ESPN chief Skipper resigns, cites substance abuse issue
New York — John Skipper, president of the sprawling ESPN sports network, said Monday that he is resigning to treat a substance abuse problem.
Skipper’s sudden announcement will force the Walt Disney Co.-owned network to search for new leadership at a time of retrenchment, with the company losing subscribers due to cord-cutters and working to boost its digital output to follow the migration of young sports fans to their smartphones.
The 61-year-old executive, who has worked at ESPN since 1997 and has led the company since 2012, said he’s struggled for many years with substance addiction but gave no details of his specific problem. He said he had concluded that now is the time to deal with it.
“I come to this public disclosure with embarrassment, trepidation and a feeling of having let others I care about down,” he said. “As I deal with this issue and what it means to me and my family, I ask for appropriate privacy and a little understanding.”
The sports network said Skipper’s predecessor, George Bodenheimer, has agreed to serve as acting head of the company for the next 90 days.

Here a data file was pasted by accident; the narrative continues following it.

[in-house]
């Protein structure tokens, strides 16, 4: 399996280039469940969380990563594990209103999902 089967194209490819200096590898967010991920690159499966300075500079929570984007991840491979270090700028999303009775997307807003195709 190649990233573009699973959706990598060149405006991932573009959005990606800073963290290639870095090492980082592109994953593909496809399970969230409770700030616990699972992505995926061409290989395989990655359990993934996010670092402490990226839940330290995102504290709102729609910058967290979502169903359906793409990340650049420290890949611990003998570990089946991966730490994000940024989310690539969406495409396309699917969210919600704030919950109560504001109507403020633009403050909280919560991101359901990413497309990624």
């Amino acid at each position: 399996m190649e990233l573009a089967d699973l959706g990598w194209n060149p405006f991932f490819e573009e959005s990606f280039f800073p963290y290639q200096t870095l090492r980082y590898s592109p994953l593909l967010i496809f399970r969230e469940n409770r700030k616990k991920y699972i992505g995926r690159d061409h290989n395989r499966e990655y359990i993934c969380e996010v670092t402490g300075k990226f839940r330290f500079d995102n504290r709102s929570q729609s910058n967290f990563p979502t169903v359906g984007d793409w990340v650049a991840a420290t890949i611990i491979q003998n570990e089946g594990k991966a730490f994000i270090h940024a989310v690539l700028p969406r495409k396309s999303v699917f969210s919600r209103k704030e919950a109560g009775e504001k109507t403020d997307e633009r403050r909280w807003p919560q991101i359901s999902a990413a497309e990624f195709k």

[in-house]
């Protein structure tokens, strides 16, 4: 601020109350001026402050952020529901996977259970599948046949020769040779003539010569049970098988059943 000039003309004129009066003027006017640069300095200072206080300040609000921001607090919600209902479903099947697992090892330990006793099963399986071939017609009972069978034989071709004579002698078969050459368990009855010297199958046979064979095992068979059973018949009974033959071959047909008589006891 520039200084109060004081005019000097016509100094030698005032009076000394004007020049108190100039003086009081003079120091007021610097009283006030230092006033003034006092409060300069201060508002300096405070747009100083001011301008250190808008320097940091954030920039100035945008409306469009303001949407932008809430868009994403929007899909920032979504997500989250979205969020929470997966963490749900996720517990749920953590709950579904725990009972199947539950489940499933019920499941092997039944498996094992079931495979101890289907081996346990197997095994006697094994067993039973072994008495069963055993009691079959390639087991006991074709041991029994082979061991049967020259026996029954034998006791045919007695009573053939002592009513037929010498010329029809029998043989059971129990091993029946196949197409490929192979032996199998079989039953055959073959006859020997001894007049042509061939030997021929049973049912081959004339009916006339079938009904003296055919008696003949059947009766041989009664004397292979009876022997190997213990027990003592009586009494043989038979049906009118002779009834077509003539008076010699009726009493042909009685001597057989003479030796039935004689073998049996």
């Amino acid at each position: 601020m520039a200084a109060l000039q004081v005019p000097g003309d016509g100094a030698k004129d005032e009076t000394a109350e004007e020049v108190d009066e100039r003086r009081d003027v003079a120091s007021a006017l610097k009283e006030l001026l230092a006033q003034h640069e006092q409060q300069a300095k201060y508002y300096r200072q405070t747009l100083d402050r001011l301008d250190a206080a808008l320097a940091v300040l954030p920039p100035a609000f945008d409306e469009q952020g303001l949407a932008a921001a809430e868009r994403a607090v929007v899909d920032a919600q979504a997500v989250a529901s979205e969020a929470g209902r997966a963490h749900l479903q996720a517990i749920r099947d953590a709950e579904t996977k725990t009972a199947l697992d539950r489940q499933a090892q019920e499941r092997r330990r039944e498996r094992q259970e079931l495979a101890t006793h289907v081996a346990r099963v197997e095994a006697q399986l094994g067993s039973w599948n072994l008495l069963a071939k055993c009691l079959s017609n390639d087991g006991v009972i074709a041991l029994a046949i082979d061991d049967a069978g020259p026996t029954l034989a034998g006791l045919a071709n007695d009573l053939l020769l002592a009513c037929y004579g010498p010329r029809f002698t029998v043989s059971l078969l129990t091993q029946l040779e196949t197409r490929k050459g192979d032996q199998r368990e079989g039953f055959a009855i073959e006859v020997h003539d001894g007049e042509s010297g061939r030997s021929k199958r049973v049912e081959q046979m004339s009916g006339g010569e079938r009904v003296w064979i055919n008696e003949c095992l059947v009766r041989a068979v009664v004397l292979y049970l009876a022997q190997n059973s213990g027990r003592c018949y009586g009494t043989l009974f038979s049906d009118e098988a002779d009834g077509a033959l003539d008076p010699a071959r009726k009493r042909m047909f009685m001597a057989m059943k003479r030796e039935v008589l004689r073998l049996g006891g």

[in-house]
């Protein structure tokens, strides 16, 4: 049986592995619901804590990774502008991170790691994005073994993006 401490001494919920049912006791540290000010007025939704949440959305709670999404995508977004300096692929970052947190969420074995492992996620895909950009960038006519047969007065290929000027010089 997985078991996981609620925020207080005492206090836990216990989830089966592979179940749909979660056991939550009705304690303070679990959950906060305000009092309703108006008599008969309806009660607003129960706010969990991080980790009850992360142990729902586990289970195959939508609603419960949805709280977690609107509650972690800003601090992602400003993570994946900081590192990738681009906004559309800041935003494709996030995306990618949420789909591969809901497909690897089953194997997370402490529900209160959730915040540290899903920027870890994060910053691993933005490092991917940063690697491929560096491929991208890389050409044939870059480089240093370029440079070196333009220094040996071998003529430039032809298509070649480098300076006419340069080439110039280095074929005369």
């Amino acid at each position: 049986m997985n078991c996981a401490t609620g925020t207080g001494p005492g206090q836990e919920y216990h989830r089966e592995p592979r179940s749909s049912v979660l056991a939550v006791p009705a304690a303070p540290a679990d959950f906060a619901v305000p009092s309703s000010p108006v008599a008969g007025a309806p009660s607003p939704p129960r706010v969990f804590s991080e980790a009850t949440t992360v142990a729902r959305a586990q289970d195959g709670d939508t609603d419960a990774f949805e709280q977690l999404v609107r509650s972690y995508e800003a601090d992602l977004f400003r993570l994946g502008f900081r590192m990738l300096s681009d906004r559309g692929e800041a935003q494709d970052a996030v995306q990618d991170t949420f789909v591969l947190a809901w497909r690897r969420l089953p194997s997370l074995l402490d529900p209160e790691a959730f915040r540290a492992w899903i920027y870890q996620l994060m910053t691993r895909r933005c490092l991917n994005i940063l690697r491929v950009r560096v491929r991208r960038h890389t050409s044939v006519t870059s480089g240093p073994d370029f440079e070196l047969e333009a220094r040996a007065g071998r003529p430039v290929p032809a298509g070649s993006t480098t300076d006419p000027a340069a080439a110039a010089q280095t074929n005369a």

Disney Co. chief executive Robert Iger said he wishes Skipper well during a challenging time. “I respect his candor and support his decision to focus on his health and his family,” Iger said.
There was no public indication that this was coming. Earlier this year Skipper signed a contract extension to keep him at ESPN through 2021 and last week spoke about the company’s plans in New York at the Sports Video Group Summit. He told the group of industry experts that ESPN’s growing digital audience is making up for the loss of television viewers.
He also called hundreds of ESPN’s on-air talent to a summit last week at company headquarters in Bristol, Connecticut, to talk about the business.
Disney’s proposed purchase of several of 21st Century Fox’s assets, if approved, is likely to add the 22 Fox-owned regional sports networks to ESPN’s portfolio.
ESPN is also not escaping the current focus on sexual misconduct. ESPN quickly canceled a show earlier this year produced in partnership with Barstool Sports after some questions were raised about content, and the Boston Globe reported last week about several current and former network employees describing a “locker room culture” at the network that is hostile to women.
Associated Press Business Writer Tali Arbel in New York contributed to this report.